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ANIMAL FARM

UK, 1954 (MIFF 1956, Programme 5)

Director: John Halas, Joy Batchelor

This adaptation of George Orwell's famous political fable is the first major attempt to use the animated film as a means of telling a serious and adult story. As a considerable feat of animation &ndash: there are 750 scenes and some 30,000 drawings &ndash: the production must be deemed a landmark in the history of the British cartoon.

The story tells how, driven past endurance. the animals of Manor Farm, led by Napoleon and Snowball, two wily and intelligent pigs, rebel and set up an animal republic. A constitution is drawn up, the animals organise both the farm work and their own education, and all goes well for a time.

An attempt by the farmer to regain control is thwarted, and after liquidating Snowball, Napoleon sets himself up as dictator. The general conditions on the farm become slowly worse, although Napoleon and his fellow pigs continue to live in comfort.

The animals realise that the original aims have undergone a fatal change when the\ read the amended version of one of their Seven Commandments &ndash: "All animals are equal &ndash: but some animals are more equal than others." One night they march on the farm house, attack the pigs, and smash Napoleon's portrait to pieces. . . .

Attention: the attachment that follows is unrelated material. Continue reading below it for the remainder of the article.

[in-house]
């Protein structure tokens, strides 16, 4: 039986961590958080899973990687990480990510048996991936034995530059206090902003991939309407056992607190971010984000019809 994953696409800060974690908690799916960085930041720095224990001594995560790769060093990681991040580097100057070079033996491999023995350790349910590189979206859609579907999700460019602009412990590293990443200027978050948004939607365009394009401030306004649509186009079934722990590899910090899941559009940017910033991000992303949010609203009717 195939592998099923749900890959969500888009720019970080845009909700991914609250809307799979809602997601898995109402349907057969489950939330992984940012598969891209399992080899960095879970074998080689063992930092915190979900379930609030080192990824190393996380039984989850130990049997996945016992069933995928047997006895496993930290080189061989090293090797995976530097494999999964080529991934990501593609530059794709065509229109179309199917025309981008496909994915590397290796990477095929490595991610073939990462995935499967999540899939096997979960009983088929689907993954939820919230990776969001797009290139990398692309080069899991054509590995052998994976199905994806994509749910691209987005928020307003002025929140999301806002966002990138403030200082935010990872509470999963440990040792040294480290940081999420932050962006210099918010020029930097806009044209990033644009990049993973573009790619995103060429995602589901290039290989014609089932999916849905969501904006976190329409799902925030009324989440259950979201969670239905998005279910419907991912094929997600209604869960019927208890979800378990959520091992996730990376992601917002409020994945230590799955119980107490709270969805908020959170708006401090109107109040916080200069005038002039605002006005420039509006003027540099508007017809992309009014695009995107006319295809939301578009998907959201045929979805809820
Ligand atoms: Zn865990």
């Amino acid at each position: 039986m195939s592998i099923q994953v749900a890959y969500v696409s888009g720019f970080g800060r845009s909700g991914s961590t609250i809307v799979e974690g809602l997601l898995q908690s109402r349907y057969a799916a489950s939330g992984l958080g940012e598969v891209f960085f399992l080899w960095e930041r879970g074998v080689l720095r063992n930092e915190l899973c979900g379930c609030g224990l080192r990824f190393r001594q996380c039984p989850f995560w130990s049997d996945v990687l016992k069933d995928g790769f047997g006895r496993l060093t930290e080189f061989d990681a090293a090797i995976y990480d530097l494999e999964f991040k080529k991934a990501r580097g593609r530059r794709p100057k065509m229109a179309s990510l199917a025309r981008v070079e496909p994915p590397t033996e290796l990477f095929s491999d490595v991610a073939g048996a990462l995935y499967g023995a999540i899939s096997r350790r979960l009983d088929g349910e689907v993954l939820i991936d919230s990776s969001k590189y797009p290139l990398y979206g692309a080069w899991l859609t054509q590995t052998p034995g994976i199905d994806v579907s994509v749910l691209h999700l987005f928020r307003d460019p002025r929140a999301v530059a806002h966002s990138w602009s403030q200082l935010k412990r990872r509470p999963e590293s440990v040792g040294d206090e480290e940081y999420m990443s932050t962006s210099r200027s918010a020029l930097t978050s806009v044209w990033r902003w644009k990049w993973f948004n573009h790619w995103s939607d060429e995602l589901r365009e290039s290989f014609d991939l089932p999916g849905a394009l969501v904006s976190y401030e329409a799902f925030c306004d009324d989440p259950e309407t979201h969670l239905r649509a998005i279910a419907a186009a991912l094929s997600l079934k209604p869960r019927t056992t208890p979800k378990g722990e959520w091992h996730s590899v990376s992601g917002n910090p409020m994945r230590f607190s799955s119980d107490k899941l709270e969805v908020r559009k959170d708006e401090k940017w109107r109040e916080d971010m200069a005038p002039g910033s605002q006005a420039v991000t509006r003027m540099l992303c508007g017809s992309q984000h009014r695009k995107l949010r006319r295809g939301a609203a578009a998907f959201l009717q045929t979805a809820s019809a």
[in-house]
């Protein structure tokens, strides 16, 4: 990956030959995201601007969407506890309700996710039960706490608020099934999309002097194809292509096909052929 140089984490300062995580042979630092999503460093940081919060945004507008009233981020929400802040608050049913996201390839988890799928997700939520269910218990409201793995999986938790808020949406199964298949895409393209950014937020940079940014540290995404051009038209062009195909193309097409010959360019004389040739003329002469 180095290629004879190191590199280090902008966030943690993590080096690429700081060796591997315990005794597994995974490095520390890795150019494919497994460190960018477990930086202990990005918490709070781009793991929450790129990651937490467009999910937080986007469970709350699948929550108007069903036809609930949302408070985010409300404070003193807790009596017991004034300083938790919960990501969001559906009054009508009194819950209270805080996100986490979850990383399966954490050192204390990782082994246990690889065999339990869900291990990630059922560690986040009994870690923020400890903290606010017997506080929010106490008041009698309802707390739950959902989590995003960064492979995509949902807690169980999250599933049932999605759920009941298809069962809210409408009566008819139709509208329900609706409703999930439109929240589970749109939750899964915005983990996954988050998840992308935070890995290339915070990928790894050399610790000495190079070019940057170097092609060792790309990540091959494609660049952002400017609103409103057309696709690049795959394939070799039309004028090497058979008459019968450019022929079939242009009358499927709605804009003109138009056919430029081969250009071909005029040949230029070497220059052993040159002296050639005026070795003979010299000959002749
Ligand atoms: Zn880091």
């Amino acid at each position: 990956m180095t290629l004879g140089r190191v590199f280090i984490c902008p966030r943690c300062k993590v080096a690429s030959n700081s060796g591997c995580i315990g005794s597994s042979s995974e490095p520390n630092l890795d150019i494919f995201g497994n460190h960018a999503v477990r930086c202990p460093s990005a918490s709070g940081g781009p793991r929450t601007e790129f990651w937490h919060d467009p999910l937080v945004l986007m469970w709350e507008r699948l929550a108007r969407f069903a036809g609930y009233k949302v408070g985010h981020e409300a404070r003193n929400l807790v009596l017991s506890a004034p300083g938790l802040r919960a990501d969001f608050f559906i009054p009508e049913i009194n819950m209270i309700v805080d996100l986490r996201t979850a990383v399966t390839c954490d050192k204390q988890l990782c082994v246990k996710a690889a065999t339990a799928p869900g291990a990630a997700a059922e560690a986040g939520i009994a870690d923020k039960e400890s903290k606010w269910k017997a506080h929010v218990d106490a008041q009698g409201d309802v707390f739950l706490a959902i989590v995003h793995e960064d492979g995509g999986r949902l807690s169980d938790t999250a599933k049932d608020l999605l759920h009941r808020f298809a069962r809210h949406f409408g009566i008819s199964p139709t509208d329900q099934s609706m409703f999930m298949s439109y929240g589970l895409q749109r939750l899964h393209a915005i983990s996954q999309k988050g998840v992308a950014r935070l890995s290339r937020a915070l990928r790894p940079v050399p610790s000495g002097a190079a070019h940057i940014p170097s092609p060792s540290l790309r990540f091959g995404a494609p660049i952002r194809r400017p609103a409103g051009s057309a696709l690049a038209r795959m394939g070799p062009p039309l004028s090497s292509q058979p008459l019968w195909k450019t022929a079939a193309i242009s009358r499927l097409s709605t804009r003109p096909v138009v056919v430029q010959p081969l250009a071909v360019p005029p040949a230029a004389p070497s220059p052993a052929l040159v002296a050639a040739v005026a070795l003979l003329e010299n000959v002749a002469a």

Orwell's narrative is followed with considerable accuracy, with the exception of the final episode. In the film the animals stage a counter &ndash: revolution where Orwell was content to end with a satirical comment on the growing likeness of both pigs and men.

In keeping with Orwell's realism, the style of drawing is representational, but is has some exciting pictorial effects. Some sequences, like the rebellion and the invasion, are remarkable for the dynamic movement achieved by quick cutting, and several of the longer scenes are notable for the animation, which is full of expression and individuality.

Only the pigs, destined to be humanised, talk. Belonging to the outside world, the human beings are most strongly caricatured, but, except for the martial bearing of the pigs, all the animal movements are natural and well-studied, and many of them are impressive as symbolic figures.

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